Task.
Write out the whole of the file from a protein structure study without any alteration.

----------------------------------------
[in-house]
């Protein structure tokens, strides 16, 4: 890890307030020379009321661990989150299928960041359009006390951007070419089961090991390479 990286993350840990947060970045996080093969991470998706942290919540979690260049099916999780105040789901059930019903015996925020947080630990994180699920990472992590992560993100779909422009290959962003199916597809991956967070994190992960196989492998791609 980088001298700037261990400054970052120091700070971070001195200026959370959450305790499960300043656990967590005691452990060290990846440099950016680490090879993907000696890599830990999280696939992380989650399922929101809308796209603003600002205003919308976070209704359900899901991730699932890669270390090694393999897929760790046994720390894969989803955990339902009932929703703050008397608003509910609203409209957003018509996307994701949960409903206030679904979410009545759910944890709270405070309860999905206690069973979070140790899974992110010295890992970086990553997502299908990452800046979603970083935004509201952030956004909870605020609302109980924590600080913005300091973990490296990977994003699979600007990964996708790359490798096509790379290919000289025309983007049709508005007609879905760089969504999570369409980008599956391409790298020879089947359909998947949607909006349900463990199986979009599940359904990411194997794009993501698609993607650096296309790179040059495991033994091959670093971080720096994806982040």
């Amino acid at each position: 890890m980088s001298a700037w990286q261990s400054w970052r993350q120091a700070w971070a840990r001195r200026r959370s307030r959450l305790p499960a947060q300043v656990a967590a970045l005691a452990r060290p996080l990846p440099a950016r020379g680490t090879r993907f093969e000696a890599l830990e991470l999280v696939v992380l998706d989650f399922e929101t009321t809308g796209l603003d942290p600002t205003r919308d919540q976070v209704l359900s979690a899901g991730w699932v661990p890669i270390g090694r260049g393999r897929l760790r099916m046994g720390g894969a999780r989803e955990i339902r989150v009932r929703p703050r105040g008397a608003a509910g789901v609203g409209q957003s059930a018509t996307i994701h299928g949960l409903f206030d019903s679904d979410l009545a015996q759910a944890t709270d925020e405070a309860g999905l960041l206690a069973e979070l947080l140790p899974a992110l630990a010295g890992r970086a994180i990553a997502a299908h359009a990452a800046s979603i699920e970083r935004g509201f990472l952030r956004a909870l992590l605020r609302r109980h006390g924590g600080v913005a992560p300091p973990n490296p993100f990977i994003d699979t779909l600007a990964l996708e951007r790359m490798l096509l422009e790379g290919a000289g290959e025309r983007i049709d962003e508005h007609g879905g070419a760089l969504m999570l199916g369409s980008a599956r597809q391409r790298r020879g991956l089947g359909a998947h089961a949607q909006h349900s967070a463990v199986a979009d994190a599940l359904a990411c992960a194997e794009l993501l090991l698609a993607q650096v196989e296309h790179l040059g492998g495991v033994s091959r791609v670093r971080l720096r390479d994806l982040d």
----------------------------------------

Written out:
[in-house]
């Protein structure tokens, strides 16, 4: 890890307030020379009321661990989150299928960041359009006390951007070419089961090991390479 990286993350840990947060970045996080093969991470998706942290919540979690260049099916999780105040789901059930019903015996925020947080630990994180699920990472992590992560993100779909422009290959962003199916597809991956967070994190992960196989492998791609 980088001298700037261990400054970052120091700070971070001195200026959370959450305790499960300043656990967590005691452990060290990846440099950016680490090879993907000696890599830990999280696939992380989650399922929101809308796209603003600002205003919308976070209704359900899901991730699932890669270390090694393999897929760790046994720390894969989803955990339902009932929703703050008397608003509910609203409209957003018509996307994701949960409903206030679904979410009545759910944890709270405070309860999905206690069973979070140790899974992110010295890992970086990553997502299908990452800046979603970083935004509201952030956004909870605020609302109980924590600080913005300091973990490296990977994003699979600007990964996708790359490798096509790379290919000289025309983007049709508005007609879905760089969504999570369409980008599956391409790298020879089947359909998947949607909006349900463990199986979009599940359904990411194997794009993501698609993607650096296309790179040059495991033994091959670093971080720096994806982040």
């Amino acid at each position: 890890m980088s001298a700037w990286q261990s400054w970052r993350q120091a700070w971070a840990r001195r200026r959370s307030r959450l305790p499960a947060q300043v656990a967590a970045l005691a452990r060290p996080l990846p440099a950016r020379g680490t090879r993907f093969e000696a890599l830990e991470l999280v696939v992380l998706d989650f399922e929101t009321t809308g796209l603003d942290p600002t205003r919308d919540q976070v209704l359900s979690a899901g991730w699932v661990p890669i270390g090694r260049g393999r897929l760790r099916m046994g720390g894969a999780r989803e955990i339902r989150v009932r929703p703050r105040g008397a608003a509910g789901v609203g409209q957003s059930a018509t996307i994701h299928g949960l409903f206030d019903s679904d979410l009545a015996q759910a944890t709270d925020e405070a309860g999905l960041l206690a069973e979070l947080l140790p899974a992110l630990a010295g890992r970086a994180i990553a997502a299908h359009a990452a800046s979603i699920e970083r935004g509201f990472l952030r956004a909870l992590l605020r609302r109980h006390g924590g600080v913005a992560p300091p973990n490296p993100f990977i994003d699979t779909l600007a990964l996708e951007r790359m490798l096509l422009e790379g290919a000289g290959e025309r983007i049709d962003e508005h007609g879905g070419a760089l969504m999570l199916g369409s980008a599956r597809q391409r790298r020879g991956l089947g359909a998947h089961a949607q909006h349900s967070a463990v199986a979009d994190a599940l359904a990411c992960a194997e794009l993501l090991l698609a993607q650096v196989e296309h790179l040059g492998g495991v033994s091959r791609v670093r971080l720096r390479d994806l982040d």